24 Hours in ... Abu Dhabi

The largest of the seven states that comprise the United Arab Emirates, Abu Dhabi brings together the ancient culture and heritage of Arabia with cosmopolitan sophistication - a distinctive blend of East and West.

Ali Al Saloom is the founder of Embrace Arabia (embracearabia.com), a company offering intercultural training and cultural consulting services; he was born and raised in Abu Dhabi.


Abu Dhabi wakes early, with dawn signalling the first call to prayer. The mosques' decorative minarets have loudspeakers, so you'll never miss the distinctive and atmospheric call, which occurs five times a day. "Before breakfast, I choose my kandurah [national dress] that I will wear for the day and match it up with my traditional headgear," Al Saloom says. "I then visit the majestic Sheikh Zayed Bin Sultan Al Nahyan Mosque, which is one of the most important architectural treasures of contemporary UAE society."


For breakfast, indulge in a delicious hot sesame or cheese sandwich from the famous Al Saadah Bakery, translated as the "happiness bakery", on Defense Road. "Baked in an authentic Arabic oven and costing only two dirhams [84 cents], it's a great way to begin the day," Al Saloom says. Another traditional breakfast dish that should be on everyone's list is balaleet: fine pasta made from eggs, onions, cinnamon, sugar and oil.


Off to the bustling fish souk (commercial quarter) at Al Meena. The atmosphere is electric as families arrive and trading goes on the same way it has for years. On most days, Al Saloom will swing by to pick up fresh fillets for his mother's scrumptious machbous, a dish that uses Arabic spices and is served on a large tray with garnishes of nuts, raisins and fried onions. "The recipe, which can use fish, chicken or meat, has been passed down through the generations and is extremely popular."



Food, glorious food! Abu Dhabi's restaurants and cafes reflect every taste and culture, with cuisines from around the world. Simple fare can be found at small street cafes, while award-winning chefs at the emirate's exclusive restaurants create elaborate menus.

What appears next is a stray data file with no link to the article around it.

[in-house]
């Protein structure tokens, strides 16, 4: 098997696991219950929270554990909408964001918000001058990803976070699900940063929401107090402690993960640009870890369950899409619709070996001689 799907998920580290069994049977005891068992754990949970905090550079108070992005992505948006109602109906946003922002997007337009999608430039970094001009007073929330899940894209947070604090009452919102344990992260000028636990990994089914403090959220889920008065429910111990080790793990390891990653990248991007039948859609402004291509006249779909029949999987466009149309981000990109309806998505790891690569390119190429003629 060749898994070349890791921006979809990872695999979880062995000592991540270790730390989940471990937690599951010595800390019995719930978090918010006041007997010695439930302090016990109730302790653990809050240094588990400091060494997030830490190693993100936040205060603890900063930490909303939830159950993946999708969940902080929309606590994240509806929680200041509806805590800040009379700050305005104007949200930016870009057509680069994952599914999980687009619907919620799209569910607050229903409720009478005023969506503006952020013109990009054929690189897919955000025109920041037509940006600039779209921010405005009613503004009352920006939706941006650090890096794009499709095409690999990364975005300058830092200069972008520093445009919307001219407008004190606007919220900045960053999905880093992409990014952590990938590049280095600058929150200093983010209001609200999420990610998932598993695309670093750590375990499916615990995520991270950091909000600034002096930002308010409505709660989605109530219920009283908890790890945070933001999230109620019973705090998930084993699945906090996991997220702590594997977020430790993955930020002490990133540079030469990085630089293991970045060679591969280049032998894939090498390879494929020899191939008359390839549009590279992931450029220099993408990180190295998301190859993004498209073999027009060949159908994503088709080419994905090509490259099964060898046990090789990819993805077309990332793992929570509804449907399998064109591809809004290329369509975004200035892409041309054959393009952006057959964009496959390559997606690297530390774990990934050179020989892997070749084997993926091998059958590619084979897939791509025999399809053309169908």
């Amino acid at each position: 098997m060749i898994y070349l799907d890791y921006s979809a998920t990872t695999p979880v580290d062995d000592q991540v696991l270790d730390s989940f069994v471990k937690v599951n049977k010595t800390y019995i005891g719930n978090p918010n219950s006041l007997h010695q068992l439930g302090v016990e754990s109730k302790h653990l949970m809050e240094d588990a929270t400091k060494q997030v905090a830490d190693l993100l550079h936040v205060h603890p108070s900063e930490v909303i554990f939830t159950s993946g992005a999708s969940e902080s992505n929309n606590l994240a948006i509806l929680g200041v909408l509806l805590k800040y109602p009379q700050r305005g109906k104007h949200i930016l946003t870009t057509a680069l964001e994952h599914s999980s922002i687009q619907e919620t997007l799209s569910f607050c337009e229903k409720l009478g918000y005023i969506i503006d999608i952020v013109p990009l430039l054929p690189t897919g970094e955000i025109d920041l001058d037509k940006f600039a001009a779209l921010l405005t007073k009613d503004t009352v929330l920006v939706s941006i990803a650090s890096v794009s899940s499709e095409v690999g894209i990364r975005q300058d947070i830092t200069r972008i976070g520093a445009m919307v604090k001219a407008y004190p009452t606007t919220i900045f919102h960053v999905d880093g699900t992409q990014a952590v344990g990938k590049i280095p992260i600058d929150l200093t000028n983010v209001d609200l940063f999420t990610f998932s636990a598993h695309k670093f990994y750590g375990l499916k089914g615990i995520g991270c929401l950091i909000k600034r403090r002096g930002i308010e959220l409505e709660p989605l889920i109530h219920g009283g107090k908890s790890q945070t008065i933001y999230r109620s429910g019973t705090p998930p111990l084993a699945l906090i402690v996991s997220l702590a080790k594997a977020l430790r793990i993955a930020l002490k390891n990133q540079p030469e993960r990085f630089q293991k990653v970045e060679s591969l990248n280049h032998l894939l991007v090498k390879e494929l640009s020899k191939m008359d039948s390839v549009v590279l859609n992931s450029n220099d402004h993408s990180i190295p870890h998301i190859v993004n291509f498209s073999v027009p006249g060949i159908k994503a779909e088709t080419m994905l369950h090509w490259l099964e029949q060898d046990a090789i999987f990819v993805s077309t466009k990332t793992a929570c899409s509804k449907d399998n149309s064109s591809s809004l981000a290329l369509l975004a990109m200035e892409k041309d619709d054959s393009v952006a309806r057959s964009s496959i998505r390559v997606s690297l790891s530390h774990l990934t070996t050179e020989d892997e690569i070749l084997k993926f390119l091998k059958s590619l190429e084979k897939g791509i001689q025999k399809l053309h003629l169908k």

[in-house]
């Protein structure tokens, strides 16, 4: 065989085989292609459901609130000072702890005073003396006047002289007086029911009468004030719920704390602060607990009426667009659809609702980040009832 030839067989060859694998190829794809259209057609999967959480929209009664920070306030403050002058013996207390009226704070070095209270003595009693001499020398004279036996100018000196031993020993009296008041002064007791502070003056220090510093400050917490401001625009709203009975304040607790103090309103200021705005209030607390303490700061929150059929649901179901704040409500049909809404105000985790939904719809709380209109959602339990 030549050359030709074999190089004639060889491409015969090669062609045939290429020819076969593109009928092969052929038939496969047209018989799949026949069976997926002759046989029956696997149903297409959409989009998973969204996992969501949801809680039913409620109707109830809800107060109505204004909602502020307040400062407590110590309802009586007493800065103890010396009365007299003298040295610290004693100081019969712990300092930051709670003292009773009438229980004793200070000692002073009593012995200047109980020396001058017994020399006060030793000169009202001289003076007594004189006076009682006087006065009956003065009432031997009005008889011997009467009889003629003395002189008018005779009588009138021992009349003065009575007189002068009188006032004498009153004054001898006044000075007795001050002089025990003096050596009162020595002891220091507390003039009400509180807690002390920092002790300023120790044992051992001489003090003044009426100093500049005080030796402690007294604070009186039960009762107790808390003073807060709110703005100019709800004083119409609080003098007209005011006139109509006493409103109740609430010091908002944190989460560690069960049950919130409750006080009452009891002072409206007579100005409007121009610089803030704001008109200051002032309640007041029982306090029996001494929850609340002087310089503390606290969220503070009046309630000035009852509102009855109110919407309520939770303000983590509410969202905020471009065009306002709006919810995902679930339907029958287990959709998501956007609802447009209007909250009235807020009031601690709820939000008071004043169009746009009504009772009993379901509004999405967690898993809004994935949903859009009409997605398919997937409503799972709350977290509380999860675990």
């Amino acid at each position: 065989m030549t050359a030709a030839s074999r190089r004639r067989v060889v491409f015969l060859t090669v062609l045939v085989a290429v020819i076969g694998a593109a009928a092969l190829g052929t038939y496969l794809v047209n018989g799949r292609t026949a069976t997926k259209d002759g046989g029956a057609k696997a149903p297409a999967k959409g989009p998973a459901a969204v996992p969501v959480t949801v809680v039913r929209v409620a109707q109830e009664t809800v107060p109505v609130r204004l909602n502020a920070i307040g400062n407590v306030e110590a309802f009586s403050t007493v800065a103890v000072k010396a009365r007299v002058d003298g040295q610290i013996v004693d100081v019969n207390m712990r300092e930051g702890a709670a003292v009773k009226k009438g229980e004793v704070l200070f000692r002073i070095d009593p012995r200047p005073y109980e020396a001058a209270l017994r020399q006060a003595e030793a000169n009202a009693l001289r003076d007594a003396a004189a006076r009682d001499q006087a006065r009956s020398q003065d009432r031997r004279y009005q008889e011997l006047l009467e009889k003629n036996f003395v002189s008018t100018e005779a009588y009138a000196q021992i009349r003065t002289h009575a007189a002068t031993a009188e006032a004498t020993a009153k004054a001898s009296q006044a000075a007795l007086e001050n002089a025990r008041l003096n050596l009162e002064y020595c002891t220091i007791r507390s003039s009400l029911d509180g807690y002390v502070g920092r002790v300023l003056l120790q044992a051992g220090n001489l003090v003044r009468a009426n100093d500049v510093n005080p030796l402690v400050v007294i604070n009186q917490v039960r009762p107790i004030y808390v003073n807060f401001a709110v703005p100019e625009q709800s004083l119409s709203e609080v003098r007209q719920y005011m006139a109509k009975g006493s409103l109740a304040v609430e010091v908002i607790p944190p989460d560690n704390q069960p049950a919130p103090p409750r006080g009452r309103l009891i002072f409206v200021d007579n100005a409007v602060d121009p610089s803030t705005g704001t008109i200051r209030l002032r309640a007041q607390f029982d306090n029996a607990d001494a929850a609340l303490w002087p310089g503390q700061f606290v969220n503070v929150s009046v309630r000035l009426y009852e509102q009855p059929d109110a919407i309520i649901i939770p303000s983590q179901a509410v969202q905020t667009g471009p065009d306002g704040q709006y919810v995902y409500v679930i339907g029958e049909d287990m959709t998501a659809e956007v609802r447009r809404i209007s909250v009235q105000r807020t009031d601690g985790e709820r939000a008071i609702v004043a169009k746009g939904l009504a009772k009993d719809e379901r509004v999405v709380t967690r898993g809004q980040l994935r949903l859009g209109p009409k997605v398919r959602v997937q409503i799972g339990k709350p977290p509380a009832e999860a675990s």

"Alfresco dining in the cooler months is perfect as you get to experience the spectacular sea and desert views," Al Saloom says. "To escape the hot summer months, indoor dining is popular and for lunch you must try the healthy food at Art Gallery Cafe in the Marina Mall, located in the Breakwater area."


Abu Dhabi's shopping scene includes malls stocked with international designer labels and traditional and fascinating souks. Head to the Abu Dhabi Mall in the Tourist Club Area, with more than 200 shops, or haggle at the carpet souk on Al Meena Road, where you can have majlis cushions made to order. "If gold is your thing, stroll through the jewellery shops on Hamdan Street or venture to the Madinat Zayed Gold Centre," Al Saloom suggests.


It must be time to rest. Al Saloom's tip is to stop by Emirates Palace, the ultimate in luxury and style. "They do a great Arabic-inspired high tea with a variety of breads, sweet dates and coffee." If you're still full from lunch and couldn't possibly find room for a date, admire the palace's 1002 Swarovski crystal chandeliers or take a well-earned rest on the beachfront.


With a stunning sunset approaching, you have just enough time to see the Saadiyat Island Cultural Exhibition at Emirates Palace. Lying to the west of Abu Dhabi City, Saadiyat Island is a natural sanctuary being developed as a tourism and leisure hub. The island is set to become an invaluable cultural asset and will be home to the region's first Guggenheim Museum and Louvre.

Al Saloom enjoys checking out the latest art exhibition showing at the Cultural Foundation, which also has permanent local displays to give you a taste of the emirate's past, present and future. Also at the palace is the Yas Island exhibition, with its plans and models for the hotly anticipated formula one Abu Dhabi Grand Prix in November. In a first for formula one, the purpose-built track will allow yachts to berth alongside as it winds through the marina.


An evening walk along the Corniche is where the city's residents come to meet, share picnics and relax at sunset. With the green and tranquil Corniche running alongside the clear blue waters of the Gulf, and the adjacent high-rise bustle of Abu Dhabi City, this is an area of contrasts. For something special, Al Saloom recommends putting your feet up by the beautiful Shangri-La Hotel swimming pool and watching the sun set over the impressive Sheikh Zayed Bin Sultan Al Nahyan Mosque.


It must be time for your next delicious meal. For an authentic Emirati dinner, try the famous Al Dhafra restaurant at the Al Meena Dhow Harbour. "Their harees dish, cooked in an underground oven, will melt in your mouth," Al Saloom says. "This dish is especially popular during Ramadan, Eid and at weddings."


At the end of the day Al Saloom relaxes with friends at one of the many roadside cafes. Here locals gather to sip coffee, nibble on Iranian sweets or stuffed dates and share the day's stories.